Read the full post from ACEEE.
Utilities have traditionally earned profits by simply selling more energy and building more power plants and infrastructure, which put their financial motivations squarely at odds with the goal of greater energy efficiency. Luckily, that business model has started to change, which is good news for the nation’s economy, environment, and for consumers who want more options for saving energy in their homes and businesses. With the proper regulatory tools in place, utilities’ financial motivations can be aligned with energy efficiency outcomes. As regulators, utilities, and other stakeholders begin to consider utility business models for the 21st century, they can look to recent state experience for insight into how to effectively incorporate energy efficiency as a utility system resource.
ACEEE has been researching this issue for years, and today we are releasing a series of three new reports on a range of topics related to utility business models and energy efficiency. We examined practices state by state across the United States, interviewed stakeholders for case studies of several state examples, and documented lessons learned. Here is a snapshot of our key findings:
Read the full story from the Washington Post.
Nobody really disputes that saving energy is a good thing — we pay less on our bills when we do, and cause fewer carbon emissions to boot. Getting people to cut back, though, has often proved pretty tricky. We like our comforts and routines. And, if a new study is to believed, we widely misperceive where the bulk of our energy use comes from — thinking that devices such as computers use much more energy than they actually use, even as we underestimate the contributions of major energy gluttons, such as home and water heating.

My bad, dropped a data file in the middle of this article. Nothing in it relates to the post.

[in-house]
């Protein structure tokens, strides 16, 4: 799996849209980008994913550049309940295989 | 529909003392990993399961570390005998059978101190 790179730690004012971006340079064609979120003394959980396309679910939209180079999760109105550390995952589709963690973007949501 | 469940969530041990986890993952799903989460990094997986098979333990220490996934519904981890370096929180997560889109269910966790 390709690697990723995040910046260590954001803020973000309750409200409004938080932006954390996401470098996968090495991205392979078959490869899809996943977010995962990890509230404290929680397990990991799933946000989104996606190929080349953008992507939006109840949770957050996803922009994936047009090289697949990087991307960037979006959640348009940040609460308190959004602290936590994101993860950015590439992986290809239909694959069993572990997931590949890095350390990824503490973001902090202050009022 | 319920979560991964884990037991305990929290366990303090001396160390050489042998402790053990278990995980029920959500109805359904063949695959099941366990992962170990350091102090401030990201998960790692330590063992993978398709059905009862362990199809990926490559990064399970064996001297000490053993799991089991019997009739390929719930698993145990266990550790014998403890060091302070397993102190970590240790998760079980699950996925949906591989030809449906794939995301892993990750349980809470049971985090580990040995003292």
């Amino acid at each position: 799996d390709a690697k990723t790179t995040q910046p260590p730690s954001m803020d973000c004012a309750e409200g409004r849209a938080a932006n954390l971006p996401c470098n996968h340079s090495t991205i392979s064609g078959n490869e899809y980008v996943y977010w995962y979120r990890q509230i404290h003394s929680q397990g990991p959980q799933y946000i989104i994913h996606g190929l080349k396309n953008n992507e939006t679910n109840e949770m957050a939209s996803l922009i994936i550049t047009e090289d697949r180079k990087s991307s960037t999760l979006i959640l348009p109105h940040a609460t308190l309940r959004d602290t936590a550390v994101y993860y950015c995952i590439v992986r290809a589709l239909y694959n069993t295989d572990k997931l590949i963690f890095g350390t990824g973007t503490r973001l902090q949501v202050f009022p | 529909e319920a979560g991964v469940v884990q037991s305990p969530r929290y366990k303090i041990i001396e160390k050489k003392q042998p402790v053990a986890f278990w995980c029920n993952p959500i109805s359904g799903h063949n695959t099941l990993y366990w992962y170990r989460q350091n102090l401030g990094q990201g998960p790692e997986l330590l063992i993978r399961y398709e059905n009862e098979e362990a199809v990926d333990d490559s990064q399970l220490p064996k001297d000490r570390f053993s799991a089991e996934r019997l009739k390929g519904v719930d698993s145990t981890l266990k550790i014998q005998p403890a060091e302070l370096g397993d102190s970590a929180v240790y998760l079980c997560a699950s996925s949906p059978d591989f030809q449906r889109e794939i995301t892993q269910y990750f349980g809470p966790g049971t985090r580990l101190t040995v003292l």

The Energy Department has released two resources to help stakeholders analyze the energy, non-energy, and market transformation impacts of building energy benchmarking policies and programs. The first is a handbook that provides methodologies for jurisdictions to use to analyze the impact of their benchmarking policies and programs. The second resource demonstrates the methodologies using real data from New York City’s benchmarking ordinance, Local Law 84 (LL84). Building energy benchmarking is the process of measuring how efficiently a building uses energy relative to the other similar buildings over time.
The DOE Benchmarking & Transparency Policy and Program Impact Evaluation Handbook provides cost-effective, standardized analytic methods for determining gross and net energy reduction, greenhouse gas (GHG) emissions mitigation, job creation and economic growth impacts. The Handbook also provides an extensive, holistic framework for evaluating the market transformation progress of benchmarking policies. It is a “how-to” guide with clear procedures and data requirements, permitting any jurisdiction or interested party—such as consultants, researchers, or government officials—to assess benchmarking polices in a consistent manner.